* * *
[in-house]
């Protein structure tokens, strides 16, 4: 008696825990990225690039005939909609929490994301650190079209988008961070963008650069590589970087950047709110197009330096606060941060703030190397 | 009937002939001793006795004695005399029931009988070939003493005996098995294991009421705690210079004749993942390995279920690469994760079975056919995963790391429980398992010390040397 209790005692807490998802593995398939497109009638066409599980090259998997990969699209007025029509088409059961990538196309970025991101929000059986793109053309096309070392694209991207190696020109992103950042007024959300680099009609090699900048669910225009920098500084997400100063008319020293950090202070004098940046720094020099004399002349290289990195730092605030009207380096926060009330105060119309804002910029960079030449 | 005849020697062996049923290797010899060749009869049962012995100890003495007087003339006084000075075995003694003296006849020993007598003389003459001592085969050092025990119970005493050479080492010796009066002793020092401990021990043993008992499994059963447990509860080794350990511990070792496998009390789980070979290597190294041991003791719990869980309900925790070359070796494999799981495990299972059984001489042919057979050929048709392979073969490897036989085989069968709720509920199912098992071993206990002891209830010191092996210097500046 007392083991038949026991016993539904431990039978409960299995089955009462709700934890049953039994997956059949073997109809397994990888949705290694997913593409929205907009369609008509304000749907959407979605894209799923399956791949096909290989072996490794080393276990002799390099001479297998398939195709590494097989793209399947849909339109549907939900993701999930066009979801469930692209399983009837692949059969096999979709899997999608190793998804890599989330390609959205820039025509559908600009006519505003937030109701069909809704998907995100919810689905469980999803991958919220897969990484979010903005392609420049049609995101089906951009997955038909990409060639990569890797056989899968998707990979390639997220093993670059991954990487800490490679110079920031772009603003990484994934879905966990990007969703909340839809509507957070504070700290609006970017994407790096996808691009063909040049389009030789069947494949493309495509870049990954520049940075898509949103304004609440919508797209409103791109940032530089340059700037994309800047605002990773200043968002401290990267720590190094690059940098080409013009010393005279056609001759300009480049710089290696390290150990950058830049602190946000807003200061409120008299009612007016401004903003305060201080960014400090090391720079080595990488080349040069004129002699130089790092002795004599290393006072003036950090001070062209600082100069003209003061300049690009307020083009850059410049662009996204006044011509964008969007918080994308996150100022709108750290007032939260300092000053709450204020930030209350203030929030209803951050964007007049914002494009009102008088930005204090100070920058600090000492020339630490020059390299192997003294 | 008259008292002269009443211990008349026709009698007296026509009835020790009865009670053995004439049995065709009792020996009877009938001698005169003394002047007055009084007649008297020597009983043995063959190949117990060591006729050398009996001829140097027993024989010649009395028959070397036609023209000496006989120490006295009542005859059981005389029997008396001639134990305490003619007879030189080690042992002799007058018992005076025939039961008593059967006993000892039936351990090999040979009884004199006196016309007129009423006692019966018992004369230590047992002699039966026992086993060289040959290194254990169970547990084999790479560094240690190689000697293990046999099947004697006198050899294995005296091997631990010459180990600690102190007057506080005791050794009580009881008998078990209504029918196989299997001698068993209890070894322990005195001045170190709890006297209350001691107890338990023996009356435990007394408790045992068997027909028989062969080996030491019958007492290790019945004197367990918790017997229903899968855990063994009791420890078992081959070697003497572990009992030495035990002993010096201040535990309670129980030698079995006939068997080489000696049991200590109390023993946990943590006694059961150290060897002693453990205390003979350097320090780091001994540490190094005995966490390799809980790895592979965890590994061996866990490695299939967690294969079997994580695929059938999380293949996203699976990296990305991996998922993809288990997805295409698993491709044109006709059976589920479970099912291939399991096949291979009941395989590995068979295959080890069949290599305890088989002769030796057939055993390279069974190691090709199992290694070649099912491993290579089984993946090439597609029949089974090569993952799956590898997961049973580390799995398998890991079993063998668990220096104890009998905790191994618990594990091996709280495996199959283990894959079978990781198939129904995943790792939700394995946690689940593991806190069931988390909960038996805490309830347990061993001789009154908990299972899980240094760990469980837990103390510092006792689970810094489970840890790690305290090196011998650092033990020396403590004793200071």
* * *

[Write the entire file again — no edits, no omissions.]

[in-house]
């Protein structure tokens, strides 16, 4: 008696825990990225690039005939909609929490994301650190079209988008961070963008650069590589970087950047709110197009330096606060941060703030190397 | 009937002939001793006795004695005399029931009988070939003493005996098995294991009421705690210079004749993942390995279920690469994760079975056919995963790391429980398992010390040397 209790005692807490998802593995398939497109009638066409599980090259998997990969699209007025029509088409059961990538196309970025991101929000059986793109053309096309070392694209991207190696020109992103950042007024959300680099009609090699900048669910225009920098500084997400100063008319020293950090202070004098940046720094020099004399002349290289990195730092605030009207380096926060009330105060119309804002910029960079030449 | 005849020697062996049923290797010899060749009869049962012995100890003495007087003339006084000075075995003694003296006849020993007598003389003459001592085969050092025990119970005493050479080492010796009066002793020092401990021990043993008992499994059963447990509860080794350990511990070792496998009390789980070979290597190294041991003791719990869980309900925790070359070796494999799981495990299972059984001489042919057979050929048709392979073969490897036989085989069968709720509920199912098992071993206990002891209830010191092996210097500046 007392083991038949026991016993539904431990039978409960299995089955009462709700934890049953039994997956059949073997109809397994990888949705290694997913593409929205907009369609008509304000749907959407979605894209799923399956791949096909290989072996490794080393276990002799390099001479297998398939195709590494097989793209399947849909339109549907939900993701999930066009979801469930692209399983009837692949059969096999979709899997999608190793998804890599989330390609959205820039025509559908600009006519505003937030109701069909809704998907995100919810689905469980999803991958919220897969990484979010903005392609420049049609995101089906951009997955038909990409060639990569890797056989899968998707990979390639997220093993670059991954990487800490490679110079920031772009603003990484994934879905966990990007969703909340839809509507957070504070700290609006970017994407790096996808691009063909040049389009030789069947494949493309495509870049990954520049940075898509949103304004609440919508797209409103791109940032530089340059700037994309800047605002990773200043968002401290990267720590190094690059940098080409013009010393005279056609001759300009480049710089290696390290150990950058830049602190946000807003200061409120008299009612007016401004903003305060201080960014400090090391720079080595990488080349040069004129002699130089790092002795004599290393006072003036950090001070062209600082100069003209003061300049690009307020083009850059410049662009996204006044011509964008969007918080994308996150100022709108750290007032939260300092000053709450204020930030209350203030929030209803951050964007007049914002494009009102008088930005204090100070920058600090000492020339630490020059390299192997003294 | 008259008292002269009443211990008349026709009698007296026509009835020790009865009670053995004439049995065709009792020996009877009938001698005169003394002047007055009084007649008297020597009983043995063959190949117990060591006729050398009996001829140097027993024989010649009395028959070397036609023209000496006989120490006295009542005859059981005389029997008396001639134990305490003619007879030189080690042992002799007058018992005076025939039961008593059967006993000892039936351990090999040979009884004199006196016309007129009423006692019966018992004369230590047992002699039966026992086993060289040959290194254990169970547990084999790479560094240690190689000697293990046999099947004697006198050899294995005296091997631990010459180990600690102190007057506080005791050794009580009881008998078990209504029918196989299997001698068993209890070894322990005195001045170190709890006297209350001691107890338990023996009356435990007394408790045992068997027909028989062969080996030491019958007492290790019945004197367990918790017997229903899968855990063994009791420890078992081959070697003497572990009992030495035990002993010096201040535990309670129980030698079995006939068997080489000696049991200590109390023993946990943590006694059961150290060897002693453990205390003979350097320090780091001994540490190094005995966490390799809980790895592979965890590994061996866990490695299939967690294969079997994580695929059938999380293949996203699976990296990305991996998922993809288990997805295409698993491709044109006709059976589920479970099912291939399991096949291979009941395989590995068979295959080890069949290599305890088989002769030796057939055993390279069974190691090709199992290694070649099912491993290579089984993946090439597609029949089974090569993952799956590898997961049973580390799995398998890991079993063998668990220096104890009998905790191994618990594990091996709280495996199959283990894959079978990781198939129904995943790792939700394995946690689940593991806190069931988390909960038996805490309830347990061993001789009154908990299972899980240094760990469980837990103390510092006792689970810094489970840890790690305290090196011998650092033990020396403590004793200071």